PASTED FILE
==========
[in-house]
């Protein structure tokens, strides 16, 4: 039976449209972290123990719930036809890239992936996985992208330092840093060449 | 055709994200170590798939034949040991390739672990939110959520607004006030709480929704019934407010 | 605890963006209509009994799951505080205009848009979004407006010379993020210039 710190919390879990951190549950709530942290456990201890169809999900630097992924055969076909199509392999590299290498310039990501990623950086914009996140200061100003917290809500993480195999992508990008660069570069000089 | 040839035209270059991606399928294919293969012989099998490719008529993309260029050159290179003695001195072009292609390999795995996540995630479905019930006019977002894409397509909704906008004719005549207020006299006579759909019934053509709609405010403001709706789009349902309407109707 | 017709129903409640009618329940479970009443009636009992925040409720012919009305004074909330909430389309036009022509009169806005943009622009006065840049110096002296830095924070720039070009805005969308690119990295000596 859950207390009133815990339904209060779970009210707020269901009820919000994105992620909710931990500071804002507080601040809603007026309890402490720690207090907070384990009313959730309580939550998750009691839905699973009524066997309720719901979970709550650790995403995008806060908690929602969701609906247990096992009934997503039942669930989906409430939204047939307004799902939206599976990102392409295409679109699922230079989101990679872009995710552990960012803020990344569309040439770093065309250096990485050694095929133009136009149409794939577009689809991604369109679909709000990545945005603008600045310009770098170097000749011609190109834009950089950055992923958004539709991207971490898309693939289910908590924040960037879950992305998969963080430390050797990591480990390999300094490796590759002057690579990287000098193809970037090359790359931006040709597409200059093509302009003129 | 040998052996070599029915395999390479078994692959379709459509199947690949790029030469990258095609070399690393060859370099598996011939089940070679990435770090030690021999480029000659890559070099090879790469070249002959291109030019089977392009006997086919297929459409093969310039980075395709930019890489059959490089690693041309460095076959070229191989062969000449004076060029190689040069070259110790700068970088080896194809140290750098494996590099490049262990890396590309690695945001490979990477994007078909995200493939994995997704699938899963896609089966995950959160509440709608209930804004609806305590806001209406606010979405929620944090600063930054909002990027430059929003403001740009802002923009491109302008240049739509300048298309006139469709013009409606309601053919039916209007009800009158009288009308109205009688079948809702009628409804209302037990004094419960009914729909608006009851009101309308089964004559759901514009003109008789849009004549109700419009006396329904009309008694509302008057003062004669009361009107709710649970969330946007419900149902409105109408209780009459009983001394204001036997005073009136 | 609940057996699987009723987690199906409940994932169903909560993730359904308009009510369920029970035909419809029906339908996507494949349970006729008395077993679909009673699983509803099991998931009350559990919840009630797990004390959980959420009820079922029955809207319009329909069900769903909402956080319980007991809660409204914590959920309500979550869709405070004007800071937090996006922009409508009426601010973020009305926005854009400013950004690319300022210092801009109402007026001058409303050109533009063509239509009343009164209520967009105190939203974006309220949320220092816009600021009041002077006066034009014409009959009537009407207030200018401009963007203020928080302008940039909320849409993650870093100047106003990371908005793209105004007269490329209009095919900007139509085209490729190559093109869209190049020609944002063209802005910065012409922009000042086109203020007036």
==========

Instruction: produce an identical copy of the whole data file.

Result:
[in-house]
């Protein structure tokens, strides 16, 4: 039976449209972290123990719930036809890239992936996985992208330092840093060449 | 055709994200170590798939034949040991390739672990939110959520607004006030709480929704019934407010 | 605890963006209509009994799951505080205009848009979004407006010379993020210039 710190919390879990951190549950709530942290456990201890169809999900630097992924055969076909199509392999590299290498310039990501990623950086914009996140200061100003917290809500993480195999992508990008660069570069000089 | 040839035209270059991606399928294919293969012989099998490719008529993309260029050159290179003695001195072009292609390999795995996540995630479905019930006019977002894409397509909704906008004719005549207020006299006579759909019934053509709609405010403001709706789009349902309407109707 | 017709129903409640009618329940479970009443009636009992925040409720012919009305004074909330909430389309036009022509009169806005943009622009006065840049110096002296830095924070720039070009805005969308690119990295000596 859950207390009133815990339904209060779970009210707020269901009820919000994105992620909710931990500071804002507080601040809603007026309890402490720690207090907070384990009313959730309580939550998750009691839905699973009524066997309720719901979970709550650790995403995008806060908690929602969701609906247990096992009934997503039942669930989906409430939204047939307004799902939206599976990102392409295409679109699922230079989101990679872009995710552990960012803020990344569309040439770093065309250096990485050694095929133009136009149409794939577009689809991604369109679909709000990545945005603008600045310009770098170097000749011609190109834009950089950055992923958004539709991207971490898309693939289910908590924040960037879950992305998969963080430390050797990591480990390999300094490796590759002057690579990287000098193809970037090359790359931006040709597409200059093509302009003129 | 040998052996070599029915395999390479078994692959379709459509199947690949790029030469990258095609070399690393060859370099598996011939089940070679990435770090030690021999480029000659890559070099090879790469070249002959291109030019089977392009006997086919297929459409093969310039980075395709930019890489059959490089690693041309460095076959070229191989062969000449004076060029190689040069070259110790700068970088080896194809140290750098494996590099490049262990890396590309690695945001490979990477994007078909995200493939994995997704699938899963896609089966995950959160509440709608209930804004609806305590806001209406606010979405929620944090600063930054909002990027430059929003403001740009802002923009491109302008240049739509300048298309006139469709013009409606309601053919039916209007009800009158009288009308109205009688079948809702009628409804209302037990004094419960009914729909608006009851009101309308089964004559759901514009003109008789849009004549109700419009006396329904009309008694509302008057003062004669009361009107709710649970969330946007419900149902409105109408209780009459009983001394204001036997005073009136 | 609940057996699987009723987690199906409940994932169903909560993730359904308009009510369920029970035909419809029906339908996507494949349970006729008395077993679909009673699983509803099991998931009350559990919840009630797990004390959980959420009820079922029955809207319009329909069900769903909402956080319980007991809660409204914590959920309500979550869709405070004007800071937090996006922009409508009426601010973020009305926005854009400013950004690319300022210092801009109402007026001058409303050109533009063509239509009343009164209520967009105190939203974006309220949320220092816009600021009041002077006066034009014409009959009537009407207030200018401009963007203020928080302008940039909320849409993650870093100047106003990371908005793209105004007269490329209009095919900007139509085209490729190559093109869209190049020609944002063209802005910065012409922009000042086109203020007036």